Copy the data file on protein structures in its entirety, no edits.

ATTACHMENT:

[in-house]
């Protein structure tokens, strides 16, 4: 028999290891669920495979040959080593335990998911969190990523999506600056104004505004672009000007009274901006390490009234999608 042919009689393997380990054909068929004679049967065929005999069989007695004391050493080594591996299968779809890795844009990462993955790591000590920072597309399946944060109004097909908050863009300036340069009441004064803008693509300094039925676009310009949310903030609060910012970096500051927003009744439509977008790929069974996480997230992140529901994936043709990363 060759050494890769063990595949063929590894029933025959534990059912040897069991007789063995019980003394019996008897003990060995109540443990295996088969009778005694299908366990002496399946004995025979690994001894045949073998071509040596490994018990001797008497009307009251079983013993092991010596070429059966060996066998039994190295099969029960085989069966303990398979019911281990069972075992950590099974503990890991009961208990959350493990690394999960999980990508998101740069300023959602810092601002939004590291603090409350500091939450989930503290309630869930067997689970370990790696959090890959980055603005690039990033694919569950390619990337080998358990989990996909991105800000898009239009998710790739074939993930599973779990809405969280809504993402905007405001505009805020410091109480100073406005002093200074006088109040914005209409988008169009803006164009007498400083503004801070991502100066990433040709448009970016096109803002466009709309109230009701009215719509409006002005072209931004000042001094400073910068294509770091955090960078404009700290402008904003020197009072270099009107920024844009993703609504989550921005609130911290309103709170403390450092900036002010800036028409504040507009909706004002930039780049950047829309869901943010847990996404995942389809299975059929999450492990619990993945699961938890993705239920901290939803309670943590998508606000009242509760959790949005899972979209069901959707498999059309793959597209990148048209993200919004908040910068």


[in-house]
């Protein structure tokens, strides 16, 4: 028999290891669920495979040959080593335990998911969190990523999506600056104004505004672009000007009274901006390490009234999608 042919009689393997380990054909068929004679049967065929005999069989007695004391050493080594591996299968779809890795844009990462993955790591000590920072597309399946944060109004097909908050863009300036340069009441004064803008693509300094039925676009310009949310903030609060910012970096500051927003009744439509977008790929069974996480997230992140529901994936043709990363 060759050494890769063990595949063929590894029933025959534990059912040897069991007789063995019980003394019996008897003990060995109540443990295996088969009778005694299908366990002496399946004995025979690994001894045949073998071509040596490994018990001797008497009307009251079983013993092991010596070429059966060996066998039994190295099969029960085989069966303990398979019911281990069972075992950590099974503990890991009961208990959350493990690394999960999980990508998101740069300023959602810092601002939004590291603090409350500091939450989930503290309630869930067997689970370990790696959090890959980055603005690039990033694919569950390619990337080998358990989990996909991105800000898009239009998710790739074939993930599973779990809405969280809504993402905007405001505009805020410091109480100073406005002093200074006088109040914005209409988008169009803006164009007498400083503004801070991502100066990433040709448009970016096109803002466009709309109230009701009215719509409006002005072209931004000042001094400073910068294509770091955090960078404009700290402008904003020197009072270099009107920024844009993703609504989550921005609130911290309103709170403390450092900036002010800036028409504040507009909706004002930039780049950047829309869901943010847990996404995942389809299975059929999450492990619990993945699961938890993705239920901290939803309670943590998508606000009242509760959790949005899972979209069901959707498999059309793959597209990148048209993200919004908040910068």